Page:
'Hard Knocks: The Dallas Cowboys'—Five Storylines to Watch out for in HBO's new NFL Series

Hard Knocks is back. The latest installment of HBO's cult documentary chronicling life in an NFL training camp hits the screens at 10 p.m. ET on Tuesday, with the Dallas Cowboys returning to the series for the third time and the first time in 12 years.

From the ever-present Jerry Jones to Dak Prescott's comeback from a grueling injury, there will be plenty of talking points across the series.

Here are five storylines to follow over the next five weeks.

The Jerry Jones show

Love them or loathe them, the Cowboys are ideal documentary candidates. "America's Team" is a franchise that generates its own news cycle on and off the field, thanks in no small part to Hall of Fame owner Jerry Jones.

The owner and de facto general manager—some would say de facto head coach, at times—is never short of quotes and relishes the spotlight perhaps more than any of his colleagues across the four major U.S. leagues.

Hard Knocks is BACK.

Watch the @DallasCowboys Aug. 10 on @HBOMax. 🔥 pic.twitter.com/FKoiUFXuFQ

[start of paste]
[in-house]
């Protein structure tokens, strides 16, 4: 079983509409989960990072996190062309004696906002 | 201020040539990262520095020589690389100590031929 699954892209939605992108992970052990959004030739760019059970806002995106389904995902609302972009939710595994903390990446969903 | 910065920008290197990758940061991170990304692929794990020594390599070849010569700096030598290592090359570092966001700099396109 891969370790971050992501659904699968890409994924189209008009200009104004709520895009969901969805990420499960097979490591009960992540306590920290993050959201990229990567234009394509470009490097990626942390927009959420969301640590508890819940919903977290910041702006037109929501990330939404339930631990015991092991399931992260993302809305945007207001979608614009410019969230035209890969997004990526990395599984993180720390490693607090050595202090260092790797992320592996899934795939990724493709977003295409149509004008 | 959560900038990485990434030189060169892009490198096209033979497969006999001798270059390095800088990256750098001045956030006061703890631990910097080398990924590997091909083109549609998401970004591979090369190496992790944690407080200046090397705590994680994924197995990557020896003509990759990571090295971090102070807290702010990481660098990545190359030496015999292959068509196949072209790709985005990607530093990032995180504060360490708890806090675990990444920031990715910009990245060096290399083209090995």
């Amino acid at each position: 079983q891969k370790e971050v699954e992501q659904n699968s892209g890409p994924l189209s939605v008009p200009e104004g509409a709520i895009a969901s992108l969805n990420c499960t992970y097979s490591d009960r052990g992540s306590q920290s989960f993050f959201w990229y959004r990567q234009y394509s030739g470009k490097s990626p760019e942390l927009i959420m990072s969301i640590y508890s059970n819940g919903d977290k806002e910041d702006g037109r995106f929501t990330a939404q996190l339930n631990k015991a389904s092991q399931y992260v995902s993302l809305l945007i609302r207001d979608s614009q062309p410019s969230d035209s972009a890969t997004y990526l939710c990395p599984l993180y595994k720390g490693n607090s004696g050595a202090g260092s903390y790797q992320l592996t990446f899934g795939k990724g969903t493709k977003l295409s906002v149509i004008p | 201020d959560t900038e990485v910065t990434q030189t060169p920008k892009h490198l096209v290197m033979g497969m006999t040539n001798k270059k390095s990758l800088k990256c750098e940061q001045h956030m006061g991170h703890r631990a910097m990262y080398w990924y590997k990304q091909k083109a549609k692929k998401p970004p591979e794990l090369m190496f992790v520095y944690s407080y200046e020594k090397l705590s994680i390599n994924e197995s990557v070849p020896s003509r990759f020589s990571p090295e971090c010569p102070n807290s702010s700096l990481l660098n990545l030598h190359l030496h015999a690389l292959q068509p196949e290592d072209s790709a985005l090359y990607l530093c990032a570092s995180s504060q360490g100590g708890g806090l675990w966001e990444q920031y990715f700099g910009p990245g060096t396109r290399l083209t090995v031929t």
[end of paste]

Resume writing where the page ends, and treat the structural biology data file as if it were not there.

— NFL (@NFL) August 3, 2021

Expect Jones to feature prominently—perhaps even more than he did on Amazon Prime's All or Nothing: The Dallas Cowboys series three years ago—and to be a near-ubiquitous presence in meeting with players, head coach Mike McCarthy and other members of the coaching staff.

Similarly, it's very unlikely Jones' appearance on the show will be limited to football and it will be fascinating (or infuriating, depending on your point of view) to hear his views on the impact COVID has had on the NFL and the league's schedule expansion, among a host of other topics.

The long shadow of COVID-19

Speaking of coronavirus, the pandemic will undoubtedly command a large role on Hard Knocks. While the NFL and the U.S. look far closer to normality than they did 12 months ago when Hard Knocks: Los Angeles covered the Los Angeles Rams and Los Angeles Chargers training camps in the midst of a global pandemic, coronavirus hasn't gone away.